After Hall returned to Little Rock from New York, he got a job at the Democrat as a general assignment reporter and also had some investigative assignments.
When Jim Lassiter left the sports columnist job to work for the Oklahoma City newspaper, Hall was among several writers Democrat managing editor John Robert Starr had audition for the job by submitting columns.
Starr offered Hall the sports columnist job with no raise or the chance to work in the capital bureau with a raise.
"I said I want to write the sports column," Hall said. "And, by golly, he didn't give me a raise.
"Not long after I became a columnist, we got into a newspaper war that was very consuming. It was a long, hard-fought battle. I spent a lot of years not thinking about anything but doing a good job and trying to be the best spokesman I could for Arkansas sports."
While it's common now for journalists to be on radio and TV shows, Bazzel credited Hall with being out front of that trend in the 1980s and helping promote the Democrat and its sports coverage.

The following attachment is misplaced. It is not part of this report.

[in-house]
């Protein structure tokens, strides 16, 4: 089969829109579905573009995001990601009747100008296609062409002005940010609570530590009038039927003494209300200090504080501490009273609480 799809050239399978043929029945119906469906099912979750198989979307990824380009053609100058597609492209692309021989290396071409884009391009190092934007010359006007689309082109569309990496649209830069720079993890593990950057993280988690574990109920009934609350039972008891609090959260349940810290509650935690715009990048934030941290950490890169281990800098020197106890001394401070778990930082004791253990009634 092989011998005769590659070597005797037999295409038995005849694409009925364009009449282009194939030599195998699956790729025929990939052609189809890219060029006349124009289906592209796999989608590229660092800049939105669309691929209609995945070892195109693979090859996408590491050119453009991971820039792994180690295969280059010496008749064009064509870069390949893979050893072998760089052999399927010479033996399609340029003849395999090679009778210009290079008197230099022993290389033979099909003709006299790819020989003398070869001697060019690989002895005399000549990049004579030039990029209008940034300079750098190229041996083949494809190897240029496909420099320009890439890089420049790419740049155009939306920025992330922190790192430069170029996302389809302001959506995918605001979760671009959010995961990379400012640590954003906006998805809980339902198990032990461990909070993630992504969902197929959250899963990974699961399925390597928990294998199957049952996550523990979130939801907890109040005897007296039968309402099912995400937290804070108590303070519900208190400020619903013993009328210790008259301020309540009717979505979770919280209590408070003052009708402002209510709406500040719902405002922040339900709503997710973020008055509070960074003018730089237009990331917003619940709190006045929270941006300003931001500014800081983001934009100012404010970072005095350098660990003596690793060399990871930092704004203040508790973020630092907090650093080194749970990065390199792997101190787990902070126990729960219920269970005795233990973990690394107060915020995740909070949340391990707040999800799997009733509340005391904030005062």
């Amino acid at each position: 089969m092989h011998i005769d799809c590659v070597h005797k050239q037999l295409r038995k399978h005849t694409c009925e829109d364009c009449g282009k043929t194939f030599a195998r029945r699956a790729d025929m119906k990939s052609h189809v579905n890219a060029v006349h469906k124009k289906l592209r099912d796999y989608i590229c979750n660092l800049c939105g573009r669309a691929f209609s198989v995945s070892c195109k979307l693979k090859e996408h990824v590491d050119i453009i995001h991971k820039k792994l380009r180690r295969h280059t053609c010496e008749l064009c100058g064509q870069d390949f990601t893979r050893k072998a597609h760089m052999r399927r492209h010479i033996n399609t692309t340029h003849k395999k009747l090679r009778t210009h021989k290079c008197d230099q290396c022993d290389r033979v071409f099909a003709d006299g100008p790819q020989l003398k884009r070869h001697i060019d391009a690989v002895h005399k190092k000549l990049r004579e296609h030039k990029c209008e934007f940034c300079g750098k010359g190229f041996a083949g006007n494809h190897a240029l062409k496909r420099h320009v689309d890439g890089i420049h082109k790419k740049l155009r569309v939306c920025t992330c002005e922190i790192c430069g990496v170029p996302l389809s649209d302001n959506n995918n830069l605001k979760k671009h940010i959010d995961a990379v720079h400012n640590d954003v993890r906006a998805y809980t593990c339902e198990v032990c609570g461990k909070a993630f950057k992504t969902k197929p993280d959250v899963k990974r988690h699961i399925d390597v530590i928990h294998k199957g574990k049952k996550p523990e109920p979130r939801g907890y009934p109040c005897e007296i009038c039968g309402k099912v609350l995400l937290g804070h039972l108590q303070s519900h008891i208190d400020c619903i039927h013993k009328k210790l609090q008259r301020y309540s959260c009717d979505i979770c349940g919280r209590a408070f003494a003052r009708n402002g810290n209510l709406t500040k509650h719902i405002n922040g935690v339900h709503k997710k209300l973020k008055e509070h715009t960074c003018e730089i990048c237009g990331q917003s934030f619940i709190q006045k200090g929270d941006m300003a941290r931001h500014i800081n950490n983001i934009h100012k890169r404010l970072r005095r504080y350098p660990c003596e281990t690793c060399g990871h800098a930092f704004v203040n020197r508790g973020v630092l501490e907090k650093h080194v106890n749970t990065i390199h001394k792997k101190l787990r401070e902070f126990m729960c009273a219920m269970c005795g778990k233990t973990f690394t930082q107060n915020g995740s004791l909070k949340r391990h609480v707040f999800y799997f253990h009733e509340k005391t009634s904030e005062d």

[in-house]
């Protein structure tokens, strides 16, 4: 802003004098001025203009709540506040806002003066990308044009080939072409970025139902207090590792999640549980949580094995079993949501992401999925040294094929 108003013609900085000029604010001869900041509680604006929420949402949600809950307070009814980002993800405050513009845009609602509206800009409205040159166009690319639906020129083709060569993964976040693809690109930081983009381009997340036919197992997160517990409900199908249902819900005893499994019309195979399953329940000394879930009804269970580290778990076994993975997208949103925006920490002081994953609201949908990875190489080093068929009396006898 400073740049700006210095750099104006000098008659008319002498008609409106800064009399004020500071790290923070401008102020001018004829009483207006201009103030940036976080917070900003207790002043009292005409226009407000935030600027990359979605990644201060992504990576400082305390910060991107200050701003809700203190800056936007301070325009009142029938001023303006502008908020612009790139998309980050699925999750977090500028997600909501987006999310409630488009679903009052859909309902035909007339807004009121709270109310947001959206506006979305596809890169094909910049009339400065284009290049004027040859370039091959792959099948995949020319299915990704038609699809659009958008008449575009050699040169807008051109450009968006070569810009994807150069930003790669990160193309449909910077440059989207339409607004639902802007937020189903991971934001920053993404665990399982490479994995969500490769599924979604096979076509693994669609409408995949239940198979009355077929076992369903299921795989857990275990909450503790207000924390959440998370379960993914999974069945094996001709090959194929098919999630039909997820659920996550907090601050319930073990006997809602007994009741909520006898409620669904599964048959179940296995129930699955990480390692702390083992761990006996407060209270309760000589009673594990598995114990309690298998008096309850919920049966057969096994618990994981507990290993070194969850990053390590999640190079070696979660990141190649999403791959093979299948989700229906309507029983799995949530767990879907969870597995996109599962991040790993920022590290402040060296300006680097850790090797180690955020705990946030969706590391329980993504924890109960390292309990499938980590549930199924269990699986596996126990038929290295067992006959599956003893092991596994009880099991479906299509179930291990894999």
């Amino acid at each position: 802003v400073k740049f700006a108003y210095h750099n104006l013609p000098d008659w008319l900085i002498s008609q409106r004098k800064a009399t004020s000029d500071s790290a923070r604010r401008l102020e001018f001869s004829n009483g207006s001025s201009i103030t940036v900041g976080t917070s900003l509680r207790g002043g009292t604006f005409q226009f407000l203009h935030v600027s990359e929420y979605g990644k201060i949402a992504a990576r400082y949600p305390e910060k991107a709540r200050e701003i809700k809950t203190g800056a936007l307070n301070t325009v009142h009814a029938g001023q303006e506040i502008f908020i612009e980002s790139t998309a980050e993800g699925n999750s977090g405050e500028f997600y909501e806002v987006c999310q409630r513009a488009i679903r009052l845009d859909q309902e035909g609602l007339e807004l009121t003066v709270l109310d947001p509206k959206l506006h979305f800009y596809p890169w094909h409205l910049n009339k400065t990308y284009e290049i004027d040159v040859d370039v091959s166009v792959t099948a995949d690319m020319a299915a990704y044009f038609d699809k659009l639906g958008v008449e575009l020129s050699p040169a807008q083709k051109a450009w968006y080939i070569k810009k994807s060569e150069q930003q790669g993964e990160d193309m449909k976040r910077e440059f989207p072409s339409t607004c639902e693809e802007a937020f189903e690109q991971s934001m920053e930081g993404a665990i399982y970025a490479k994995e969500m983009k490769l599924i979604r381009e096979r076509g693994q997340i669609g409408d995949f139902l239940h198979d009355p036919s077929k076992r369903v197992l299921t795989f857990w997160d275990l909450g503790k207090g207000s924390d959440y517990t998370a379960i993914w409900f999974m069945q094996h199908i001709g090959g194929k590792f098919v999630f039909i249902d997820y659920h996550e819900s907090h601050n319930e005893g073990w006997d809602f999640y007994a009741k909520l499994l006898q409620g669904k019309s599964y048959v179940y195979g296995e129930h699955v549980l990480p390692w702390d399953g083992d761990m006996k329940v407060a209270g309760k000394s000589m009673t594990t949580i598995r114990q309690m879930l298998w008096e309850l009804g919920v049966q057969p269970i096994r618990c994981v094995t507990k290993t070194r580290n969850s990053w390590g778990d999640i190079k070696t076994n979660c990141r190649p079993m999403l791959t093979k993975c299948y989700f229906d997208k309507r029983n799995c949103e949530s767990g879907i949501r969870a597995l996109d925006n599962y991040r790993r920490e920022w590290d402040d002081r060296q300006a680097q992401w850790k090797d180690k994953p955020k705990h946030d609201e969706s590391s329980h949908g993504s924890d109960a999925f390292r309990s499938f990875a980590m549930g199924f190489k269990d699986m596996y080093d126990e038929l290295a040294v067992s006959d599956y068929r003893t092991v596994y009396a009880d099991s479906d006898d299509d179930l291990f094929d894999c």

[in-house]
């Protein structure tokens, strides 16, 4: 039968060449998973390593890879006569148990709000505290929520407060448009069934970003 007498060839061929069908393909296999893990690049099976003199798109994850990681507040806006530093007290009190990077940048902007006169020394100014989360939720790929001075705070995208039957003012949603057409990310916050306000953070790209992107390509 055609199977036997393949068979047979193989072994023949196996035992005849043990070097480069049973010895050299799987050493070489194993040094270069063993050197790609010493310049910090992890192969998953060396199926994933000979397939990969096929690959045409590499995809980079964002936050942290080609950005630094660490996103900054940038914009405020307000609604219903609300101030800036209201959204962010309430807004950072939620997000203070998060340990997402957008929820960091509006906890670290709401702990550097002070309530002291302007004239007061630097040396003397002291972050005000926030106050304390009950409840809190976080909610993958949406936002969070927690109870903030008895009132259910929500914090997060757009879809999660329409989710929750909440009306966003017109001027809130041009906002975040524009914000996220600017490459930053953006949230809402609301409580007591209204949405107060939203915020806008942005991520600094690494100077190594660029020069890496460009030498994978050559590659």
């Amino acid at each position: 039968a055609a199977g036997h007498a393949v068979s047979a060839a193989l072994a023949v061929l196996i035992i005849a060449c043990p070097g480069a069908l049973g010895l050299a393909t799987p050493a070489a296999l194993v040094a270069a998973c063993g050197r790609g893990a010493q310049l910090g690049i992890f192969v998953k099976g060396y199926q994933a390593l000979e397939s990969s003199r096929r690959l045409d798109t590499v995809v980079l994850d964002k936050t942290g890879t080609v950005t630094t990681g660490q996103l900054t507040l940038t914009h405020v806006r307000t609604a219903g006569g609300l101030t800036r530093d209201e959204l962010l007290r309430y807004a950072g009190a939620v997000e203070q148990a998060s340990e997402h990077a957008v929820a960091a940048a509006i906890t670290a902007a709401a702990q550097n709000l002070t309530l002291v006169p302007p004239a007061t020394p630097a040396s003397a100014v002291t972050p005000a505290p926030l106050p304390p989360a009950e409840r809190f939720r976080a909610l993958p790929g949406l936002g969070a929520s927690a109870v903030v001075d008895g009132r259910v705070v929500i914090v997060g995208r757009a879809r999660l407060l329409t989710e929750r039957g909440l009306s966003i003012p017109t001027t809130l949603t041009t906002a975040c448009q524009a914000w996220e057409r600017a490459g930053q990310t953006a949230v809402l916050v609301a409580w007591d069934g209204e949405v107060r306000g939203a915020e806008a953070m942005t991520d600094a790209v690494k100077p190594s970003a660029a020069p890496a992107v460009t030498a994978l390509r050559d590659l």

"Wally was the first guy in this state and one of the first nationally to cross over from the newspaper to radio and television," Bazzel said. "He understood the importance of getting out there and finding new ways to reach the fans. He was very progressive that way."
Bazzel said it's impressive that in a changing newspaper industry, Hall has continued to stay relevant in the age of social media.
"Wally's transitioned over a lot of different types of media, from the old days to where we are today," Bazzel said. "That's not easy to do.